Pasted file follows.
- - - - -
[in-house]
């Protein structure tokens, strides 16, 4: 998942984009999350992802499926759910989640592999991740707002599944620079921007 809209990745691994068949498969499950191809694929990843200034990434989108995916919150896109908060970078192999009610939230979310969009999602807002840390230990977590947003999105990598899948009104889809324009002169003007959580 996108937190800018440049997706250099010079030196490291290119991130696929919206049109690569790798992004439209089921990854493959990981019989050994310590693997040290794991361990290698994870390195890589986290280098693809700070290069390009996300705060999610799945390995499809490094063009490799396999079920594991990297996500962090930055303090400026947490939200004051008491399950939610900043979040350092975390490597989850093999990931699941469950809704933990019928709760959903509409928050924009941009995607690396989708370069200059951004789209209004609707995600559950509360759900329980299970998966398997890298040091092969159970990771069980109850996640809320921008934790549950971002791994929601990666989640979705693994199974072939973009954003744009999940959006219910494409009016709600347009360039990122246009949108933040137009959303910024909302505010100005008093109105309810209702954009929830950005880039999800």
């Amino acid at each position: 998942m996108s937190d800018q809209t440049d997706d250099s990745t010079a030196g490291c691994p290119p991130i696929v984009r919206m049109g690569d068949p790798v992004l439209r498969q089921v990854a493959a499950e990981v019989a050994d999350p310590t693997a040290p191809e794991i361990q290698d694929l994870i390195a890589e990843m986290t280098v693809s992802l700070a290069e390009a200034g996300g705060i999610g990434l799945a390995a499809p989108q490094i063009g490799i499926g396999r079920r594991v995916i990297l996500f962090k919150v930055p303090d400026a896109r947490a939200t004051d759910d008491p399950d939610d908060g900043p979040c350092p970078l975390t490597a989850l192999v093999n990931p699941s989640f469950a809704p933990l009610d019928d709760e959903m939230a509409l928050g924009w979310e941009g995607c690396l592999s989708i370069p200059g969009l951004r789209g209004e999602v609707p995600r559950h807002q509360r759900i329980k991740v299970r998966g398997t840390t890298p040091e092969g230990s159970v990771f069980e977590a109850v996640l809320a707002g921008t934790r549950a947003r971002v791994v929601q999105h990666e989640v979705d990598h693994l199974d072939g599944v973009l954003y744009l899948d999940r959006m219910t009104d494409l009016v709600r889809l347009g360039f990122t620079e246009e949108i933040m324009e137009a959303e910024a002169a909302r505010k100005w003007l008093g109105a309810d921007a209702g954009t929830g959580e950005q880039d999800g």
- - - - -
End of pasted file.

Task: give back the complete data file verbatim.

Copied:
[in-house]
């Protein structure tokens, strides 16, 4: 998942984009999350992802499926759910989640592999991740707002599944620079921007 809209990745691994068949498969499950191809694929990843200034990434989108995916919150896109908060970078192999009610939230979310969009999602807002840390230990977590947003999105990598899948009104889809324009002169003007959580 996108937190800018440049997706250099010079030196490291290119991130696929919206049109690569790798992004439209089921990854493959990981019989050994310590693997040290794991361990290698994870390195890589986290280098693809700070290069390009996300705060999610799945390995499809490094063009490799396999079920594991990297996500962090930055303090400026947490939200004051008491399950939610900043979040350092975390490597989850093999990931699941469950809704933990019928709760959903509409928050924009941009995607690396989708370069200059951004789209209004609707995600559950509360759900329980299970998966398997890298040091092969159970990771069980109850996640809320921008934790549950971002791994929601990666989640979705693994199974072939973009954003744009999940959006219910494409009016709600347009360039990122246009949108933040137009959303910024909302505010100005008093109105309810209702954009929830950005880039999800």
């Amino acid at each position: 998942m996108s937190d800018q809209t440049d997706d250099s990745t010079a030196g490291c691994p290119p991130i696929v984009r919206m049109g690569d068949p790798v992004l439209r498969q089921v990854a493959a499950e990981v019989a050994d999350p310590t693997a040290p191809e794991i361990q290698d694929l994870i390195a890589e990843m986290t280098v693809s992802l700070a290069e390009a200034g996300g705060i999610g990434l799945a390995a499809p989108q490094i063009g490799i499926g396999r079920r594991v995916i990297l996500f962090k919150v930055p303090d400026a896109r947490a939200t004051d759910d008491p399950d939610d908060g900043p979040c350092p970078l975390t490597a989850l192999v093999n990931p699941s989640f469950a809704p933990l009610d019928d709760e959903m939230a509409l928050g924009w979310e941009g995607c690396l592999s989708i370069p200059g969009l951004r789209g209004e999602v609707p995600r559950h807002q509360r759900i329980k991740v299970r998966g398997t840390t890298p040091e092969g230990s159970v990771f069980e977590a109850v996640l809320a707002g921008t934790r549950a947003r971002v791994v929601q999105h990666e989640v979705d990598h693994l199974d072939g599944v973009l954003y744009l899948d999940r959006m219910t009104d494409l009016v709600r889809l347009g360039f990122t620079e246009e949108i933040m324009e137009a959303e910024a002169a909302r505010k100005w003007l008093g109105a309810d921007a209702g954009t929830g959580e950005q880039d999800g």